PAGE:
NELSON: That sentiment worries Governor Surabi, who fears her people might be driven to civil unrest if things don't change. She says it's hard not to feel angry when they see where the aid goes. Much of the foreign development is concentrated on war-torn areas in the south. The contracts are often let to foreign companies, who in turn subcontract with other foreigner Afghan builders.

Yet such projects often languish because it's too unsafe to work, like the Kajaki Dam here in the southern province of Helmand.

(Soundbite of water rushing)

NELSON: American engineers are trying to rebuild the half-century-old U.S.-built dam and power plant in what is the heart of Taliban country. It's a $16 million project that would provide power to more than a million households. But their repair work was suspended for months because of Taliban attacks. It has since resumed, by the engineers say it'll take more than a year to finish -that is, if there are no further delays.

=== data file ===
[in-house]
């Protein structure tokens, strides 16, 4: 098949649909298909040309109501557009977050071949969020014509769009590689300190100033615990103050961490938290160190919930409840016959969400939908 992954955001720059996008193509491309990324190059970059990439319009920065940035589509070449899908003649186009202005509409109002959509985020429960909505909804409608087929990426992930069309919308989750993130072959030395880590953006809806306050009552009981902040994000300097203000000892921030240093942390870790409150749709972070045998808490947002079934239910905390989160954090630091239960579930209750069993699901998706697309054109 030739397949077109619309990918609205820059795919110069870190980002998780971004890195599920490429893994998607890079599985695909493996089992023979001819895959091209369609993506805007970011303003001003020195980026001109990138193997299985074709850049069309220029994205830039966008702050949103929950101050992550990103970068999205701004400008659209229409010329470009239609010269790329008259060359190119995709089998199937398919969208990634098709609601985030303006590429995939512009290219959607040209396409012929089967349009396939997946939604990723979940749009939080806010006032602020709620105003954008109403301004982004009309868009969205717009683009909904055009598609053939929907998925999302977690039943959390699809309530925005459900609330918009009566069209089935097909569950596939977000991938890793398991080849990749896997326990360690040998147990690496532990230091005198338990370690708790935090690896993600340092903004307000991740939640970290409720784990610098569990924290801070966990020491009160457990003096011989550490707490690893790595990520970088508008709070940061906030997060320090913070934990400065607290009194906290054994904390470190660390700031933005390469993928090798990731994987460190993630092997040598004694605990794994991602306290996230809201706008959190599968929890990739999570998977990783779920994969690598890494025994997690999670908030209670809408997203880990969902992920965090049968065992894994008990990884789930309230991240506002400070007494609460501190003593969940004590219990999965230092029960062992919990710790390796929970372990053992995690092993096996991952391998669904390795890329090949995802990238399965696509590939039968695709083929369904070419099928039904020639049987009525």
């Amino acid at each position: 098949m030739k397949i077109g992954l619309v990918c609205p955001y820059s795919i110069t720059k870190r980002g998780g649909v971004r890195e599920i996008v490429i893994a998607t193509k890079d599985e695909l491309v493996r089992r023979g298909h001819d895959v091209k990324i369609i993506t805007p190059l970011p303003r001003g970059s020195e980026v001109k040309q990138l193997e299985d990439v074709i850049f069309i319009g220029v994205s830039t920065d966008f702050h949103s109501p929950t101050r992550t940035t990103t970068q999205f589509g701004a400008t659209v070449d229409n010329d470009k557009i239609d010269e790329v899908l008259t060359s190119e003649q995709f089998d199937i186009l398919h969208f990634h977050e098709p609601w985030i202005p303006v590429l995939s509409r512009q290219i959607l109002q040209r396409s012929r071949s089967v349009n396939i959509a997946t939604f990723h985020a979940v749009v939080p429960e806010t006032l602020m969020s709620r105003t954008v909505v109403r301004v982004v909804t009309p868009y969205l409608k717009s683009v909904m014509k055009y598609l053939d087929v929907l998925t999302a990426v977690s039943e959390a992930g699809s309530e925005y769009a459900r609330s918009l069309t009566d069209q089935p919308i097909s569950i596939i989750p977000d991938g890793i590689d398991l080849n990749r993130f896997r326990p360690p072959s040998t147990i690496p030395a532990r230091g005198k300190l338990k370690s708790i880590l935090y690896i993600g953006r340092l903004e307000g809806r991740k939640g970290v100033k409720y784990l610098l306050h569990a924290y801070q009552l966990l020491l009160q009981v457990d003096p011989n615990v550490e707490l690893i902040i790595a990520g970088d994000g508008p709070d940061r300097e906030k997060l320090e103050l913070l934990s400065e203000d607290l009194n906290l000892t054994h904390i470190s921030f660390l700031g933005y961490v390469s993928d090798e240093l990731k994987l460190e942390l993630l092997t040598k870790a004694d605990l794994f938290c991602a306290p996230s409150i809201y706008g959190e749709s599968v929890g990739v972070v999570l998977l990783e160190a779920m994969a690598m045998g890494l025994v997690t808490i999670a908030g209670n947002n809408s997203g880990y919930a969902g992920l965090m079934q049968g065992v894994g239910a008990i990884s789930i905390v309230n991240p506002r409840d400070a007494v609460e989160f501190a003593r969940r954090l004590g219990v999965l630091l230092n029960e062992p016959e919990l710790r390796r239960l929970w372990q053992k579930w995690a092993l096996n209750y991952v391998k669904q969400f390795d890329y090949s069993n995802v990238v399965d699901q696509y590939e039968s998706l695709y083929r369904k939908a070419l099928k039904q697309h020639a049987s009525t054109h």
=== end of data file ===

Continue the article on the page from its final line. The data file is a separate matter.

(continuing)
Mohammad Hashim Mayar worries that time is running out to get the development strategy right. He is deputy director of ACBAR, a non-governmental organization in Kabul that drafted a recent report about problems with foreign aid here. Mayad says it's clear Afghans are impatient.

Mr. MOHAMMAD HASHIM MAYAR (Deputy Director, ACBAR): Have these construction changed the life of the poor people? No. Seventy-five percent of our people are living in the villages - I mean, in the rural areas. Little work has been done for them.

NELSON: Government ministers in Kabul say they are working to change that. They hope to gain more control over foreign aid with a five-year strategy they will unveil to donors at a conference in Paris next month.

Soraya Sarhaddi Nelson, NPR News.

INSKEEP: And we'll continue our investigation of Afghan reconstruction on MORNING EDITION tomorrow. Some of the most expensive rebuilding plans have brought limited results, yet a few small military teams have had dramatic success with hardly any funding.

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INSKEEP: This is NPR News.